Full text: Modern business geography

The United States as a Market 
raise some raw silk, at least enough so that it would not have to import 
from these countries. 
Why the United States does not supply its own market for tea. 
Americans consume annually about $20,000,000 worth of tea, or about 
a pound per person. The case is ike that of raw silk. Cheap hand 
labor is needed not only to prune the tea bushes to a height of five feet 
or less, so that the leaves can be easily picked, but especially to pick 
the leaves and cure them over fires and in the sun. Hence the tea 
industry is confined to such places as India, China, Ceylon, and Japan, 
which not only have abundant moisture during long warm summers, 
but are long-settled regions of dense population. 
The goods which the United States might make if sufficient skill 
were employed include many chemicals, drugs, dyes, and medicines 
bought from Germany before the World War. They also include 
beautiful silks from France, and fine woolens and cottons from England.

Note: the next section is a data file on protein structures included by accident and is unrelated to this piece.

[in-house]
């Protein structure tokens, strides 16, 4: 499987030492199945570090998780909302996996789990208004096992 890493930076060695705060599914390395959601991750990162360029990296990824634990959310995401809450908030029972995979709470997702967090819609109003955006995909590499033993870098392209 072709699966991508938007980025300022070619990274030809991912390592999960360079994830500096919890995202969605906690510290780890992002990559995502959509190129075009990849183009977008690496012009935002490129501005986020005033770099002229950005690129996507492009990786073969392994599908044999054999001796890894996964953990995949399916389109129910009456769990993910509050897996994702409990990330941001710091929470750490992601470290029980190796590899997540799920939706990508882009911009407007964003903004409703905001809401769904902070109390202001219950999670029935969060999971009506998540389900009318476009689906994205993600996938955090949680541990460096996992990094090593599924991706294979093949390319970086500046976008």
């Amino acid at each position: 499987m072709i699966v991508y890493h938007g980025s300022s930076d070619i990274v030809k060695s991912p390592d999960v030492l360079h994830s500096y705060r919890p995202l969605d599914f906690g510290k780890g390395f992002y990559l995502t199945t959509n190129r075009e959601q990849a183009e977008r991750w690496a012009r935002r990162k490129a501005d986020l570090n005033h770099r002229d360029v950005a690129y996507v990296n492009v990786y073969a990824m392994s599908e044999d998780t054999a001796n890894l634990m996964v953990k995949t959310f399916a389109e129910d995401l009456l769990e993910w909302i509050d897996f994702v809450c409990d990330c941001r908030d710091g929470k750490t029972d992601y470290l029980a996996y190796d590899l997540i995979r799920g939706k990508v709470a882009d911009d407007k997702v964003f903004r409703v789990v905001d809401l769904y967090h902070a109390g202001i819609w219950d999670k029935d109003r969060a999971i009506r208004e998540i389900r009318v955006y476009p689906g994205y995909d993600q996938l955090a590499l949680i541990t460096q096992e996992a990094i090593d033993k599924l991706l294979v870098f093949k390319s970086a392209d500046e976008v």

The problem of chemicals. Germany’s advantage in the chemical 
industries, as we have seen, arose largely from her attention to chemi- 
cal education. It also depends partly on the fact that when a country 
once gets a good start, it is hard for others to overtake it. Notwith- 
standing the advantage which the World War gave to our industries, 
it is difficult to keep German goods from ousting the American product 
even in our own market. 
Why we import textiles. The fact that Americans who can afford 
them purchase silks from France and broadcloths and lawns from 
England does not arise from superior technical schools such as those 
which give Germany such an advantage in the chemical industries, 
but from skill developed in the school of experience. For centuries 
both France and England have devoted great energy to improving 
their machinery and their methods of treating textiles. The United 
States has been so busy in making its production as large as possible 
that it has paid relatively less attention to making the quality as high 
as possible. Nevertheless, the quality of our goods is improving. 
For instance, our manufactures of silk were six times as valuable in 
1914 as in 1879, while our imports had increased scarcely 50 per cent. 
In the same period our manufactures of wool doubled in value, while 
the imports of woolen cloth diminished. Since the World War there 
have been still further changes of the same kind. In other words, we 
are learning to supply our own needs, even in the finer grades of cloth.

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